The festival that has been dubbed as ‘The Greatest Party That Never Happened’, is a current topic of conversation across social networks. In January 2019, a documentary on what was supposed to be ‘Fyre Festival’ was launched on Netflix and Hulu, providing top quality entertainment for millennials, which some referred to as ‘the top thriller/horror of 2019‘. The man behind the madness Billy McFarland, CEO and Founder of Fyre Media, was aiming for an exclusive Coachella-style festival for elite influencers, models and rich kids, and this was to take place on the island of Great Exuma in the Bahamas. From the Netflix documentary one could assume that his priorities were: Generating millions from investors who believed in his project; attempting to raise his personal profile through the roof by inviting A list celebrities and models; sellout the event, and make as much money from the ticketed guests as possible. It is unclear what his real motives were after watching the documentary, but it’s impressive how he managed to get to the day of the festival with little to no preparation. Netflix’s documentary co-produced by VICE Media shows a huge amount of fraud taking place on his behalf: such as lying about income to investors, lying to consumers regarding the line up, accommodation and food, and lying to his staff.
You may laugh, but one big question which I highlighted from the documentary however, is the debate of whether you’d call the PR of this event overall, good or bad? My reason for this is more around the initial brand awareness they built for the Fyre Festival, the way in which they managed to contain information and uphold their reputation, and how they actually got to the date of the event where people started arriving on the island before a crises had began. The way in which Fyre Media built up the Fyre Festival brand is pretty clever and demonstrates the power of social media. The promotion of the event started around a social media campaign where they had produced polished promotional videos to share online. These videos of course included models that Billy invited to the island, as you do, and enjoying their time soaking up the sun on his amazing yachts. It painted the picture of an idyllic and almost utopian location surrounded by luxury, and suggested that the festival would be an exclusive event with only the most influential and elite people present. This was billed as the cultural experience of the decade featuring influential guests such as Kendall Jenner, Hayley Baldwin and Ja Rule, who was one of the main faces of the brand. Their simple orange logo that was featured in these videos were also used across social media.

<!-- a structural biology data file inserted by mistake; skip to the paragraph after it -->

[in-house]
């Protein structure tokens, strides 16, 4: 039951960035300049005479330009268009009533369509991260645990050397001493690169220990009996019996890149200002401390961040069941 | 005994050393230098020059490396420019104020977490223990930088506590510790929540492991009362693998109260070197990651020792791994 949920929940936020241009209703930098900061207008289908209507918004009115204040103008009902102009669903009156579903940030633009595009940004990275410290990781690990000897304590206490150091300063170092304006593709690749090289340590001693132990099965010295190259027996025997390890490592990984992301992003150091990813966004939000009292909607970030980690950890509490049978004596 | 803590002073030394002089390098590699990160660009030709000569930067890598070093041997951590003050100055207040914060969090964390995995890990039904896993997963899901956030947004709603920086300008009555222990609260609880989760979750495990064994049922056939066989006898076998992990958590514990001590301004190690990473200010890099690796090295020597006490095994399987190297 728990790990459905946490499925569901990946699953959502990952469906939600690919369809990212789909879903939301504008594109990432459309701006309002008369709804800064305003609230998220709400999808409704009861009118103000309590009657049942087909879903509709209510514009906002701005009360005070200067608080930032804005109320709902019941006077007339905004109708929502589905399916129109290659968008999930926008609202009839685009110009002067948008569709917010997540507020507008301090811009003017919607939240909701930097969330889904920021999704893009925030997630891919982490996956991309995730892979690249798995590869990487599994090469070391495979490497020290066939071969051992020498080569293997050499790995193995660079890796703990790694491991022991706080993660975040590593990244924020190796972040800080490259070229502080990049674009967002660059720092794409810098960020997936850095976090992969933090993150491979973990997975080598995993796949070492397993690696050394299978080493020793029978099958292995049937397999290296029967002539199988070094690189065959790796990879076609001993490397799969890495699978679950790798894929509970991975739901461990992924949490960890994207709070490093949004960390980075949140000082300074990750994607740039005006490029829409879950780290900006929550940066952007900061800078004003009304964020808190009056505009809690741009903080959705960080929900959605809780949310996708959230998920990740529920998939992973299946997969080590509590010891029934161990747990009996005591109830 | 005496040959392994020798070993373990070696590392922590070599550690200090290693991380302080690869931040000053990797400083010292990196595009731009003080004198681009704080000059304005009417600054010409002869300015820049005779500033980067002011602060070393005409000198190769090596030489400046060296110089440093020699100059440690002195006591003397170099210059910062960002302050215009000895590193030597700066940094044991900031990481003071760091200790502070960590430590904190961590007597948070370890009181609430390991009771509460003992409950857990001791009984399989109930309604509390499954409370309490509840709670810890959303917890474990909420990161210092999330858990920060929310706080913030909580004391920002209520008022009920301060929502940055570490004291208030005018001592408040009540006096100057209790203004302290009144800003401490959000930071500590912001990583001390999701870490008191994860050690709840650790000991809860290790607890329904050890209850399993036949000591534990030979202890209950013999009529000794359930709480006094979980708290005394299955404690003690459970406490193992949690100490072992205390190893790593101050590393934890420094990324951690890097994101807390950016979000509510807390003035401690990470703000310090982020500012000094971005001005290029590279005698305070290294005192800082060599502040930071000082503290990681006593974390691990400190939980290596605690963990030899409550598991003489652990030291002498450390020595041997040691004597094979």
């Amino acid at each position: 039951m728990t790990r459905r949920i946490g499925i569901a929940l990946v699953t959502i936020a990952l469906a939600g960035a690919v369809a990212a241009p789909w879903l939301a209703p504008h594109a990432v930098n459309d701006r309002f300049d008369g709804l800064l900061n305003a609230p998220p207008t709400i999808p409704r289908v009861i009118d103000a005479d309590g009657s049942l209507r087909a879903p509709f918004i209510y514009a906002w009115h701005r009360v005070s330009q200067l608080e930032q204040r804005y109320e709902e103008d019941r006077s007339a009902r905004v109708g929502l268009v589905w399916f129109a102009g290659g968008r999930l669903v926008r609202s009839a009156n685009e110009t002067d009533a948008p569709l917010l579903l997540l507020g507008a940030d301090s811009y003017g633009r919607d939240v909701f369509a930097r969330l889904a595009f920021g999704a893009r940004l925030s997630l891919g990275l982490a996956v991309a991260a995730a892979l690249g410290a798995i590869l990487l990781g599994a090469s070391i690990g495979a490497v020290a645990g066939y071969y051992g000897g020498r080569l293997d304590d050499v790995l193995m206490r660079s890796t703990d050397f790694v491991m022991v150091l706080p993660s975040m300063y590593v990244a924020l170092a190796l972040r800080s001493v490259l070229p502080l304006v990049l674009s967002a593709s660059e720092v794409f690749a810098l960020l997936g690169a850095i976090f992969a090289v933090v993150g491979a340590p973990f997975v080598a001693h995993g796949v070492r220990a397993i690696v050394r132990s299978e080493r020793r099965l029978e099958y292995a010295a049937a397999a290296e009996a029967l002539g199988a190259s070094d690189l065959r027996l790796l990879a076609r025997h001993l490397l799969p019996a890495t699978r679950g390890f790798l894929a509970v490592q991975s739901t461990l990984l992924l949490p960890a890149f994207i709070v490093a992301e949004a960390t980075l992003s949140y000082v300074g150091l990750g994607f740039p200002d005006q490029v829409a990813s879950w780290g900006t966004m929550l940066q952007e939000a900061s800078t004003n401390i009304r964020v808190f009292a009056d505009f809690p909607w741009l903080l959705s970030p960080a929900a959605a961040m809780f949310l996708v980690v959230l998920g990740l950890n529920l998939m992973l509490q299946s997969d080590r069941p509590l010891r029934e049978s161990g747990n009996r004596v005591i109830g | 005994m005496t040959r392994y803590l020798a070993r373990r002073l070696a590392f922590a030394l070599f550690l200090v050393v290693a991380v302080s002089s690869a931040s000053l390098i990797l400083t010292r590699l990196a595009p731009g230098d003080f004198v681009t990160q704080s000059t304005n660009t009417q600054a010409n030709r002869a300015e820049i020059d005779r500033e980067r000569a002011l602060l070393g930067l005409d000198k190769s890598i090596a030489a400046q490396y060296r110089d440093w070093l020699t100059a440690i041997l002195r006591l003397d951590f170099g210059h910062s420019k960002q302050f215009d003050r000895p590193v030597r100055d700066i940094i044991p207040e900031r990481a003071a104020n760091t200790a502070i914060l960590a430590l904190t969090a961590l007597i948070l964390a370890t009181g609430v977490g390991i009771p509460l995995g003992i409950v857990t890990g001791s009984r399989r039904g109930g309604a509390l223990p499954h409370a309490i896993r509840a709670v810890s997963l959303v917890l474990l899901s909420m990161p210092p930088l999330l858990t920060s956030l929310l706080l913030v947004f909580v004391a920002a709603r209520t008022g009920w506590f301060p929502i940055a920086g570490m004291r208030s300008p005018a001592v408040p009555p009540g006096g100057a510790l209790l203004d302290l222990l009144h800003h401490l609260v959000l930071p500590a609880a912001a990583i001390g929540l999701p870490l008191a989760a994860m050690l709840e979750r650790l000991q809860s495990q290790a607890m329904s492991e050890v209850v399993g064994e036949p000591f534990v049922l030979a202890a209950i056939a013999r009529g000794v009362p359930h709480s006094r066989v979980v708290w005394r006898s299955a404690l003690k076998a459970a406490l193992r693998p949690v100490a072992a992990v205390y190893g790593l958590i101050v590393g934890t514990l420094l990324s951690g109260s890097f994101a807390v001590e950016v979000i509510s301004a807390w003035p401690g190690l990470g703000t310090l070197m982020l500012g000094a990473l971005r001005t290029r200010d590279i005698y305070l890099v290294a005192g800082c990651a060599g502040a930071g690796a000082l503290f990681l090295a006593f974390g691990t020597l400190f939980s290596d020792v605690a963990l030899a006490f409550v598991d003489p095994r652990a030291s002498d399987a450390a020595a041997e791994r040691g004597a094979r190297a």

Models, influencers and other celebs, many who were invited to the event, were reportedly offered up to $250,000 dollars to post a single orange square onto their Instagram with the hashtag #FyreFestival, creating a hype around the brand and a feeling of enigma of what it might actually involve. As a result of the promotion from all these people, they did sell out all 10,000 tickets, ranging from a day pass price of $450, up to $250,000. But this wasn’t enough for Billy, he then went on to find other money making schemes through the event and he did this by offering RFID wristbands that you would need to load with money in order to eat and enjoy experiences on the island. This moneyless payment method was just another scam in a pool of larger scams.
It’s clear that they were not open and honest with their guests, they did not provide support for their guests online, communication was abysmal, and finally, there was just complete lack of customer service and management of the event. Little did guests know, they were about to arrive to a piece of land on an island with no accommodation, running water, electricity or food (as advertised). The documentary turns to complete horror as you see the guests struggling to believe how misled they really were, scrambling to find somewhere to sleep in the middle of an island in the Bahamas with nowhere to go, and trying to figure out what to make of the complete mess they were greeted with. It didn’t end there for the guests. Not only were they completely lied to and scammed, but now they have to deal with the fun and games of what we call memes culture to remind them of how stupid they were to spend that money…
— Cole Swanson (@coleswanson_) January 19, 2019